There Just Might be a Subtext Here

Once upon a time, when the ink on the constitution was barely dry, a clever man named Alexander Hamilton saved our shiny new country from self-destruction.  Everybody knew he was clever, but they also knew he was a bit machiavellian, and some will tell you that the provision about natural born citizens and the presidency was designed to keep him from taking power.  Nonetheless, Alexander Hamilton was clever, and he used that, with a bit of shrewd manipulation, to save the country.

You see, he guaranteed that the new government would pay the war debt which, technically, had been incurred by a completely different government.  The new government had no money yet, had barely worked out its ability to raise any money, and now it had a lot of debt from a war that ended while the Articles of Confederation still seemed like a good idea.  It was the best thing ever.

You see, by taking on the debt, all of a sudden the important people in the country, i.e. the people in a position to be owed money by a war government, had a vested interest in making the new government succeed.  If it failed, the next one might not feel responsible for paying them, or the individual states might have been stuck with the bills.  So people worked hard to make sure the government did succeed.  Not all of the parts of the country were thrilled with being a federated union – some of them wouldn’t have minded going back to England if the king would just be reasonable about taxes – but in order to get paid, they played along.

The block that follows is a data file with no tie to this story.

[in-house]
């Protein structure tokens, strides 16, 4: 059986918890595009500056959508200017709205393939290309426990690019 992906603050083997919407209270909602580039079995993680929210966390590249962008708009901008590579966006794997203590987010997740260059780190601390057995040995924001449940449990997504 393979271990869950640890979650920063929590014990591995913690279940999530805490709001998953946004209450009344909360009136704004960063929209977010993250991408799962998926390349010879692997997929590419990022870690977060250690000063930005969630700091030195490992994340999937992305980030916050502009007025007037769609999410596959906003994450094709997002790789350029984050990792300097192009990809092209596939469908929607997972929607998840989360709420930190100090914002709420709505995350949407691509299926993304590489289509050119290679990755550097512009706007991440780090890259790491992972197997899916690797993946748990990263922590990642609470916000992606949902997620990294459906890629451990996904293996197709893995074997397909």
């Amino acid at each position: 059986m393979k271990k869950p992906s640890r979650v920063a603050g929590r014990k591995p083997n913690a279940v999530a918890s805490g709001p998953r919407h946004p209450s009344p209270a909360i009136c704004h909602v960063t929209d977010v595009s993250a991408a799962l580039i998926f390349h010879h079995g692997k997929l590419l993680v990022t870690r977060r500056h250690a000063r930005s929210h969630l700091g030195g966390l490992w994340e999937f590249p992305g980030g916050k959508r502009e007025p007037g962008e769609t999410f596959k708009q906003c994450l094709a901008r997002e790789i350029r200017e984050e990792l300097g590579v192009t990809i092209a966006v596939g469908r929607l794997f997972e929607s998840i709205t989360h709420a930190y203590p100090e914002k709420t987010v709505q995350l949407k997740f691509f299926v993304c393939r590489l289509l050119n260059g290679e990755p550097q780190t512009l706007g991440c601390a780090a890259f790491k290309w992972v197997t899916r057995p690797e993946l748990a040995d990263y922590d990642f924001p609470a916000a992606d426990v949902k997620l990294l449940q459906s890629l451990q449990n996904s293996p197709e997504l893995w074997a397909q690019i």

And because people had a vested interest in the government, a reasonable expectation that it would be better than nothing, or than burning it down and starting over (again), the shiny new government with the shiny new constitution succeeded.

Without that vested interest, why, everything would have fallen apart, and the war of 1812 might well have happened sooner, and ended differently.  (We won that one, btw)

It’s always been all about money.  But our bad guys used to be a lot more useful.

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